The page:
The information below comes from the statement of deficiencies compiled by health inspectors and provided to AHCJ by the Centers for Medicare and Medicaid Services. It does not include the steps the hospital plans to take to fix the problem, known as a plan of correction. For that information, you should contact the hospital, your state health department or CMS. Accessing the document may require you to file a Freedom of Information Request. Information on doing so is available here.

UNIVERSITY OF WASHINGTON MEDICAL CTR 1959 NE PACIFIC ST BOX 356151 SEATTLE, WA 98195 June 17, 2018
VIOLATION: QUALIFIED PERSONNEL Tag No: A0818
Based on interview, review of medical records and review of hospital policy, it was determined that the hospital failed to assure that appropriately qualified personnel developed or supervised the development of, discharge plans for an 5 of 10 patients whose medical records were reviewed. The hospital's failure to do so placed some discharged patients at risk for unmet discharge planning needs.

Findings include:
On May 31, 2018 at 3:30 PM, the Manager stated that sometimes nursing staff was responsible for implementing the discharge plan for patients who had post-discharge oxygen needs and documenting same; and that sometimes the implementation and documentation of the plan was the responsibility of Respiratory Services staff. The Manager confirmed that guidance regarding which discipline was responsible for the initiation, and the documentation of the initiation, was not contained in any policies and procedures.

Review of 10 medical records, which were reviewed with the Manager, revealed that some medical records had missing documentation, and some medical records contained documentation from RT, while others contained documentation from the nursing staff.

Reference Citation at Tag A0820
VIOLATION: IMPLEMENTATION OF A DISCHARGE PLAN Tag No: A0820
Based on interview, review of medical records and review of hospital policy, it was determined that the hospital failed to assure that appropriately qualified personnel developed or supervised the development of, discharge plans for an 5 of 10 patients whose medical records were reviewed. The hospital's failure to do so placed some discharged patients at risk for unmet discharge planning needs.

Findings include:

On May 31, 2018, at 11:00 AM, the Manager of Respiratory Services stated that sometimes Respiratory Therapy (RT) personnel were responsible for the initiation of the discharge plan of care regarding oxygen and oxygen equipment, and sometimes the nursing staff were responsible for the initiation of the discharge plan of care for post--discharge oxygen needs.

The Manager confirmed that guidance regarding which discipline was responsible for the initiation, and the documentation of the initiation, was not contained in any policies and procedures.

Review of 10 medical records, which were reviewed with the Manager, revealed that some medical records had missing documentation, and some medical records contained documentation from RT, while others contained documentation from the nursing staff.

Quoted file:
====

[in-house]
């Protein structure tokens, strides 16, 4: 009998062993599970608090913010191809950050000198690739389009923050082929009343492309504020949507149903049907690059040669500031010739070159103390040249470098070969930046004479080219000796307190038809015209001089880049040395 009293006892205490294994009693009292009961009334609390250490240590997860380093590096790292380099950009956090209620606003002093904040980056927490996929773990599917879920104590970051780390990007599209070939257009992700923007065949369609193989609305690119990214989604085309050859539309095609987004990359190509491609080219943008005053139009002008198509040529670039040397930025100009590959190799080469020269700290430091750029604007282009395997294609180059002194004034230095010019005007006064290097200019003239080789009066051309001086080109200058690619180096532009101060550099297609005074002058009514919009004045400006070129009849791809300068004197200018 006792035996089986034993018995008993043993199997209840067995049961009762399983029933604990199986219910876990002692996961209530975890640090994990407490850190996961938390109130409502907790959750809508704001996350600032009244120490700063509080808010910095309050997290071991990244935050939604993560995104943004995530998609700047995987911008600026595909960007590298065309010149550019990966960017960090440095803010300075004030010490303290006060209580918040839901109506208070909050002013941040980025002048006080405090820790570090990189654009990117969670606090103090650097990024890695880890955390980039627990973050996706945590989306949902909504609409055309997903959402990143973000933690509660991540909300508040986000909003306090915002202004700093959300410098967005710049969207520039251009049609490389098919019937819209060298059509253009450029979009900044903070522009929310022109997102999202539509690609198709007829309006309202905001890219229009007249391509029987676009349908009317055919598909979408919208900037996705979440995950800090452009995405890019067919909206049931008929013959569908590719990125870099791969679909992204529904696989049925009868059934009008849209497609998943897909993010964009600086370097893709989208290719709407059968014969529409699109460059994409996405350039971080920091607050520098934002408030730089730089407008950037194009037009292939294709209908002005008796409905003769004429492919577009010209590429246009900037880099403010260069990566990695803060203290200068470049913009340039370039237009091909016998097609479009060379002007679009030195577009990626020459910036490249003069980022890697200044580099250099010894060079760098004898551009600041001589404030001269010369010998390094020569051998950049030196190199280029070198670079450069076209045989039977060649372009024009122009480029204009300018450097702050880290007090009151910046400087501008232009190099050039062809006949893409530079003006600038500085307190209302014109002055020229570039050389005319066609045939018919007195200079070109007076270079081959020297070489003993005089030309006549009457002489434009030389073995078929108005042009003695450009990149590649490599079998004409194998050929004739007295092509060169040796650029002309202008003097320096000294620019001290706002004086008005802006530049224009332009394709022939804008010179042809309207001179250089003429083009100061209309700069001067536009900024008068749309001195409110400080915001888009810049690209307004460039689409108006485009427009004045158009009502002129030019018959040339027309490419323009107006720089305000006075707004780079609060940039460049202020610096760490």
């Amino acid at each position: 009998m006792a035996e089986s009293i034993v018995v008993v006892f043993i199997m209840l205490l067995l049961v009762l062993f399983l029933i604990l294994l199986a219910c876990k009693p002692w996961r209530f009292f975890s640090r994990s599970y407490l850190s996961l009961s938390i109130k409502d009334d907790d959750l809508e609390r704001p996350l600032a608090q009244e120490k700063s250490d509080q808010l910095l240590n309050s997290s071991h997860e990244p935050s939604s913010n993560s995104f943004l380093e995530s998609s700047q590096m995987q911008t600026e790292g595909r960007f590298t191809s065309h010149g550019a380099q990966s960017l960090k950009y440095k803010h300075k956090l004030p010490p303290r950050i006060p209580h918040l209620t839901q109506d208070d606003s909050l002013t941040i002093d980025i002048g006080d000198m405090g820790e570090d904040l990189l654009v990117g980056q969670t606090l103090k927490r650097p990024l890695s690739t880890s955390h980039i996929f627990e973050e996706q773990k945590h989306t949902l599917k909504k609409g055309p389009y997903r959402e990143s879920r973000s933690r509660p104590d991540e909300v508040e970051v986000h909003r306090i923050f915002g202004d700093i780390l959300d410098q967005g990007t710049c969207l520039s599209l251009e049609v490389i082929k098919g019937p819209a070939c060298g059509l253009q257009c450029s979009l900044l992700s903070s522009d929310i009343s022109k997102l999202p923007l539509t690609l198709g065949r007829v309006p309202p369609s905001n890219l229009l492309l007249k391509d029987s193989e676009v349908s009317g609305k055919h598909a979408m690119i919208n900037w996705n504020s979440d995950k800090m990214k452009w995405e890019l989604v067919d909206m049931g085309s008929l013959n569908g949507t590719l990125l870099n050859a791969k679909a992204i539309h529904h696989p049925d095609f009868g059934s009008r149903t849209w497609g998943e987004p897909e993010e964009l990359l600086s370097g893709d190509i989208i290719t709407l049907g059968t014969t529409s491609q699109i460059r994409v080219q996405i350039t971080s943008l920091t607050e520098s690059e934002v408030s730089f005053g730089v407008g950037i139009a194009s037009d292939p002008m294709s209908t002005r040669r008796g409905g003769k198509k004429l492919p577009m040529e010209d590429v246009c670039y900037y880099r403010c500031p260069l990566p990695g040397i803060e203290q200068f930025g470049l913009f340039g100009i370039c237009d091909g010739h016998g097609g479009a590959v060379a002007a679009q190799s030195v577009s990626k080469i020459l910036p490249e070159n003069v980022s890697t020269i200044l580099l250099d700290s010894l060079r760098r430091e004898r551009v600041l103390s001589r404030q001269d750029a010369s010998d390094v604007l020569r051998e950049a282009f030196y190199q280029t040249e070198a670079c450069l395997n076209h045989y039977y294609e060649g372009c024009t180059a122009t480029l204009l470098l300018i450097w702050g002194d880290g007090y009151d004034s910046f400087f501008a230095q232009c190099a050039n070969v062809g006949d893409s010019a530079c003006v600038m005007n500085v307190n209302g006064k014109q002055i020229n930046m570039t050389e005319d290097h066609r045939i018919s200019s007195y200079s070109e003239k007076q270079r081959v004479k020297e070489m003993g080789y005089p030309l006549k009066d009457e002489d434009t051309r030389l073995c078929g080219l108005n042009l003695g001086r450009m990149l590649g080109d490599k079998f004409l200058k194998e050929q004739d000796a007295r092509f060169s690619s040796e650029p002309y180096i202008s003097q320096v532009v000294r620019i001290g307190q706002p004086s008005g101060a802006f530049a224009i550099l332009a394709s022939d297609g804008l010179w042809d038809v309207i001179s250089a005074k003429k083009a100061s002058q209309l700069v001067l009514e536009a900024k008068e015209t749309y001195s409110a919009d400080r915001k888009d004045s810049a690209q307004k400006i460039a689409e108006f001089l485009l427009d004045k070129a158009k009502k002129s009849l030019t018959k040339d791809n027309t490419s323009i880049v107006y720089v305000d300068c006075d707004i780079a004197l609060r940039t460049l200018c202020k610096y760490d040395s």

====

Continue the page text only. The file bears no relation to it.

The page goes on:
Patient #1
The medical record did not contain documentation from nursing personnel regarding initiation of the plan of correction. Documentation from RT noted that there had been a "set up", but did not specifically state that an oxygen tank had been provided. The RT Manager confirmed the findings, and confirmed that the term "set up" was not clear as to what had been done for the patient, or what supplies had been provided.
The medical record did contain documentation that the physician had ordered home oxygen.

Patient #2
The medical record did not contain documentation from RT staff. The medical record did contain documentation that the physician had ordered oxygen.

Patient #3
The medical record contained documentation on the day before discharge, that RT staff had contacted a company regarding the patient's need for post-discharge oxygen. RT also documented that the company would send staff to the hospital "...tonight or in the morning for the home oxygen set up..."
Documentation from nursing, on the day of discharge, noted that the patient had "left with travel oxygen on 2L. Planned to contact [company] representative on ride home to coordinate set up in home."

Patient #5
No documentation was found in the medical record. The lack of documentation was confirmed by the Manager, who stated that s/he would expect documentation regarding implementation of the patient's discharge plan to be incorporated into the medical record.

Patient #6
No documentation was found in the medical record. The lack of documentation was confirmed by the Manager, who stated that s/he would expect documentation regarding implementation of the patient's discharge plan to be incorporated into the medical record.

All medical records were reviewed, and discussed with, the Manager of Respiratory Services and the Director of Social Work & Care Coordination.

Reference Citation at Tag A0818